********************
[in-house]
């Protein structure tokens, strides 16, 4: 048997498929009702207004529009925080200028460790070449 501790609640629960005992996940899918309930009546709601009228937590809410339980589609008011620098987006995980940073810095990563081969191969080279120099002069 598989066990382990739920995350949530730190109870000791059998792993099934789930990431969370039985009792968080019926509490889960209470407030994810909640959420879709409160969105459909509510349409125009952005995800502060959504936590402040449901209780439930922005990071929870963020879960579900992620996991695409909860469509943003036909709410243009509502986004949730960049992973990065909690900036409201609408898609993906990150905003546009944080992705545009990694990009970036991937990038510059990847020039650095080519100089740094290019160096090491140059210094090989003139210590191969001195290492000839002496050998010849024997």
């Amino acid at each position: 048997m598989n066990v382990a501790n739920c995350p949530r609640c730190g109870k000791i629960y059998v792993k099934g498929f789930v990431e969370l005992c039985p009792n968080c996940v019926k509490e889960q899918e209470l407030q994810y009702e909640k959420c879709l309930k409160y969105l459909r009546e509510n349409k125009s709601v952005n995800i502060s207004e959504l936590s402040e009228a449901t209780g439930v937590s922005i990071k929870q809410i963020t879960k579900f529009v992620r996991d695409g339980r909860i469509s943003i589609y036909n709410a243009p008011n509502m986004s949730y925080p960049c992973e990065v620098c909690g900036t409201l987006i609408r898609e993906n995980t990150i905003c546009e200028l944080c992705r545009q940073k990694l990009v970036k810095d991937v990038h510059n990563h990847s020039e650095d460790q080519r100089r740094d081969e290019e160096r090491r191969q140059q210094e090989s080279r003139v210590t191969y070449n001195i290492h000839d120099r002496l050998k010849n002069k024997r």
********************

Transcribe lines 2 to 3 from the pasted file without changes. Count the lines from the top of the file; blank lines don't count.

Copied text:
């Protein structure tokens, strides 16, 4: 048997498929009702207004529009925080200028460790070449 501790609640629960005992996940899918309930009546709601009228937590809410339980589609008011620098987006995980940073810095990563081969191969080279120099002069 598989066990382990739920995350949530730190109870000791059998792993099934789930990431969370039985009792968080019926509490889960209470407030994810909640959420879709409160969105459909509510349409125009952005995800502060959504936590402040449901209780439930922005990071929870963020879960579900992620996991695409909860469509943003036909709410243009509502986004949730960049992973990065909690900036409201609408898609993906990150905003546009944080992705545009990694990009970036991937990038510059990847020039650095080519100089740094290019160096090491140059210094090989003139210590191969001195290492000839002496050998010849024997």
């Amino acid at each position: 048997m598989n066990v382990a501790n739920c995350p949530r609640c730190g109870k000791i629960y059998v792993k099934g498929f789930v990431e969370l005992c039985p009792n968080c996940v019926k509490e889960q899918e209470l407030q994810y009702e909640k959420c879709l309930k409160y969105l459909r009546e509510n349409k125009s709601v952005n995800i502060s207004e959504l936590s402040e009228a449901t209780g439930v937590s922005i990071k929870q809410i963020t879960k579900f529009v992620r996991d695409g339980r909860i469509s943003i589609y036909n709410a243009p008011n509502m986004s949730y925080p960049c992973e990065v620098c909690g900036t409201l987006i609408r898609e993906n995980t990150i905003c546009e200028l944080c992705r545009q940073k990694l990009v970036k810095d991937v990038h510059n990563h990847s020039e650095d460790q080519r100089r740094d081969e290019e160096r090491r191969q140059q210094e090989s080279r003139v210590t191969y070449n001195i290492h000839d120099r002496l050998k010849n002069k024997r």